Most patients with the clinical diagnosis of LR showed polyclonal patterns for neutrophils and T cells, as expected. Three patients with clinically suspected LR had monoclonal neutrophils and polyclonal T cells, displaying a clonality pattern similar to the patients with MPS. Thus, these patients with clinically suspected LR might be in the initial phase of an MPS. At present, one year after the investigations were done, these patients are free of disease. The clonality analysis of 26 blood donors demonstrated 20 cases with polyclonal patterns of neutrophils and T cells. In five blood donors we found a skewed pattern of X chromosomal inactivation. This was seen in both the neutrophils and the T cells of these blood donors. The skewing has been interpreted as a natural phenomenon, detectable in some women upon aging.9,11,13–15 By definition, a cell fraction is considered as monoclonal or “skewed” if the expression of the dominant allele exceeds 75%.14 Thus, the results of HUMARA clonality studies should only be interpreted together with the clinical, blood, and bone marrow findings. Among the patients with LR and blood donors there were two “non-informative” cases, where the analysis of clonality was impossible because the two different PCR amplified X chromosomal microsatellites were of approximately equal size.
“The different clonality patterns of the T cells may indicate that in chronic neutrophilic leukaemia the neoplastic transformation occurs at an earlier stage of progenitor cell differentiation than in chronic myelogenous leukaemia”
To our knowledge this is the first report of HUMARA clonality studies in CNL. This technique is naturally restricted to female patients and gives meaningful results in 80% to 90% of cases, owing to the high rate of heterozygosity at the HUMARA locus.7,16–19 However, the results may be blurred by the excessive skewing that is seen in some normal blood donors.9,11,13–15 Thus far, the clonal nature of blood neutrophils in CNL has been documented in two cases. Froberg et al reported monosomy for a 11q23 probe using FISH in a 67 year old woman with CNL evolving from a myelodysplastic syndrome.20 In a 60 year old female patient, Kwong and Cheng21 found a monoclonal methylation pattern of the X linked hypoxanthine phosphoribosyl transferase (HPRT) gene. However, these authors did not provide data about the T cell clonality pattern, so that extreme skewing in that case cannot be excluded. Some of the cases that were reported in the literature as being “CNL” occurred in association with plasma cell dyscrasias like myeloma.2 However, when studied, a polyclonal pattern of the neutrophils at the HPRT gene of these suspected CNL cases was found,22,23 indicating that neutrophilia in these patients might have represented LR triggered by cytokines.2 In our five patients with CNL, plasma cell dyscrasias were absent. Significant dysplasia of the haemopoietic cells in the bone marrow has been described in some cases of “CNL”,4,20,24,25 but is not a diagnostic feature of CNL,1,2 and was not seen in our five patients with CNL. Thus, on the basis of the CNL cases published up to 2001, in his review, Reilly26 concluded that only 33 cases sufficiently fulfilled the criteria of “true” CNL, including the case of Kwong and Cheng,21 but excluding the case of Froberg et al.20 As was seen in four of our five patients, nearly 90% of patients with CNL have normal cytogenetics, but a minority show diverse aberrations,1,2,26 probably suggesting monoclonality. Among the karyotypic abnormalities reported in CNL, 20q deletions were the most frequent.26 The finding of trisomy 9, as in our patient 4, has been described once by Di Donato et al in a patient with CNL after beginning radiotherapy and chemotherapy.27 The heterogeneity of the cytogenetic aberrations found in some of the CNL cases indicates that these aberrations probably represent secondary phenomena in the course of the disease and are not primarily involved in the pathogenesis of CNL.1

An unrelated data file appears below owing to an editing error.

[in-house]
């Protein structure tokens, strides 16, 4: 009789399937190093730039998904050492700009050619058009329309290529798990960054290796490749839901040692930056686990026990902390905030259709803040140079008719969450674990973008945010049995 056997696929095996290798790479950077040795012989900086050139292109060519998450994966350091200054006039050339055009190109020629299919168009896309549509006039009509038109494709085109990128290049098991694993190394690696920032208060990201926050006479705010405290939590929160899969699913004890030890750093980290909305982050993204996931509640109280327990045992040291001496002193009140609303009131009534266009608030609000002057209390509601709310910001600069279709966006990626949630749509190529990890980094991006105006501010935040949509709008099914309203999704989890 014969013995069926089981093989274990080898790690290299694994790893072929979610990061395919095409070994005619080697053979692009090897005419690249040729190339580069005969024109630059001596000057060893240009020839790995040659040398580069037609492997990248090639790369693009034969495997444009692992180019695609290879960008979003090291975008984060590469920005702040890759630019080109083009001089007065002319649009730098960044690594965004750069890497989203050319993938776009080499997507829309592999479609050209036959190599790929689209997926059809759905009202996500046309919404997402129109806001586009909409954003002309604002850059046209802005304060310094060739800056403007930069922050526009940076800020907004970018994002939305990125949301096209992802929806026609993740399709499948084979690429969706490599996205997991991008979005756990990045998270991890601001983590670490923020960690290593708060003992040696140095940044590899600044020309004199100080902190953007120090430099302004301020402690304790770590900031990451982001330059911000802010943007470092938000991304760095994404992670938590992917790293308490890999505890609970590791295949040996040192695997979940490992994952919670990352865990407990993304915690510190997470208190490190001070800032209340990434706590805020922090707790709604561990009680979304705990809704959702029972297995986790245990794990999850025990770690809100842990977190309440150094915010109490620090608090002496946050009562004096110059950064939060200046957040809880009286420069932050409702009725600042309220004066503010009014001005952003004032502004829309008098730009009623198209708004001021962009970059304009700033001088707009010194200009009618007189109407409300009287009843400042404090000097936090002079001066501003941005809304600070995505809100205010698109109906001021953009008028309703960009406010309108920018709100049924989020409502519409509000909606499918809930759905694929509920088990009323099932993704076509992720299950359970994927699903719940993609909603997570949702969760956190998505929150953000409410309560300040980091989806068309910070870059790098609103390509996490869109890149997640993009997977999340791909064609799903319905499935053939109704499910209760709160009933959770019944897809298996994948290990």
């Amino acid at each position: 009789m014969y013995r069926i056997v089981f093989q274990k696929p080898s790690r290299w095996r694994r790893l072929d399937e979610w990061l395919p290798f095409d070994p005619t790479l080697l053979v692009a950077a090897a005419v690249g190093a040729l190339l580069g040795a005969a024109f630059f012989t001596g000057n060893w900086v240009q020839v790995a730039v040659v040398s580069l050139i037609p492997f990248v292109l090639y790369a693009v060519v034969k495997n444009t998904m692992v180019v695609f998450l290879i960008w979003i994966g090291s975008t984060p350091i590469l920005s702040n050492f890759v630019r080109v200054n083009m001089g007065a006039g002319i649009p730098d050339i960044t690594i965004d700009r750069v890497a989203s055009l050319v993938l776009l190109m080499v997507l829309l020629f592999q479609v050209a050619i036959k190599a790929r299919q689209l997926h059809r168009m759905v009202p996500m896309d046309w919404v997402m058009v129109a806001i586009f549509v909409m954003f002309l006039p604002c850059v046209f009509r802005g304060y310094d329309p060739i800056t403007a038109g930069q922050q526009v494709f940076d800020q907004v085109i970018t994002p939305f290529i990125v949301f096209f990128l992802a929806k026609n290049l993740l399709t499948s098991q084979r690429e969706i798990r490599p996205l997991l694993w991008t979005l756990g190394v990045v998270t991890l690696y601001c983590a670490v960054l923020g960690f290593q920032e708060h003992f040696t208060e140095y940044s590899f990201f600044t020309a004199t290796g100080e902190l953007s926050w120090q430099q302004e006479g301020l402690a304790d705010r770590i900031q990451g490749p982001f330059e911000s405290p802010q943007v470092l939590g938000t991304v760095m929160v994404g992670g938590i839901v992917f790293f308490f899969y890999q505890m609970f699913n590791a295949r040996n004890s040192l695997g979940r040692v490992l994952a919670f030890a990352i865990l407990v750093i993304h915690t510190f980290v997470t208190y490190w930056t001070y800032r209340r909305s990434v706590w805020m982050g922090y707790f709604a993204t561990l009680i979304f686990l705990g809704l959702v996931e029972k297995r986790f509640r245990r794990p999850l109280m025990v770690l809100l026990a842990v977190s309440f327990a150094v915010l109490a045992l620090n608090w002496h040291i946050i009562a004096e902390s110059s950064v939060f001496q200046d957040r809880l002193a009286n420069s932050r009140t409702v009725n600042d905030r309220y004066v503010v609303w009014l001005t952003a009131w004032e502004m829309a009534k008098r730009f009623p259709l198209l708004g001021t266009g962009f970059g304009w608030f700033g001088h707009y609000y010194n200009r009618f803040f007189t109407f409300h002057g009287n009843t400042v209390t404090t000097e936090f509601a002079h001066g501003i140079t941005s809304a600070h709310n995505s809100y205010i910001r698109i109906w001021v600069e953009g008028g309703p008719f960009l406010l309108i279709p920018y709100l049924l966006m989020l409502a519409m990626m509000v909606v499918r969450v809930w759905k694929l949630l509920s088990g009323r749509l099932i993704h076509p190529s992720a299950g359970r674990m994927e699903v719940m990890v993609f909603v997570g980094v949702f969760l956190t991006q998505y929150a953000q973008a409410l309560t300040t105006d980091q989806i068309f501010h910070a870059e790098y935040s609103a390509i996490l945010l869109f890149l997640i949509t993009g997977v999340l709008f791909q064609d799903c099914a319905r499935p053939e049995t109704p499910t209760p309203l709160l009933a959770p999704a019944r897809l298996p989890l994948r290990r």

In conclusion, our HUMARA clonality studies prove the neoplastic nature of the leukaemic neutrophils in CNL, and provide evidence that CNL is a distinct myeloproliferative disorder. In female patients, HUMARA studies may help to distinguish CNL from polyclonal LR. We suggest that the monoclonality of blood neutrophils should be demonstrated for the diagnosis of “true” CNL whenever possible. The importance of skewed or monoclonal patterns of haemopoiesis in individual blood donors and in patients with clinically suspected LR should be investigated in prospective studies.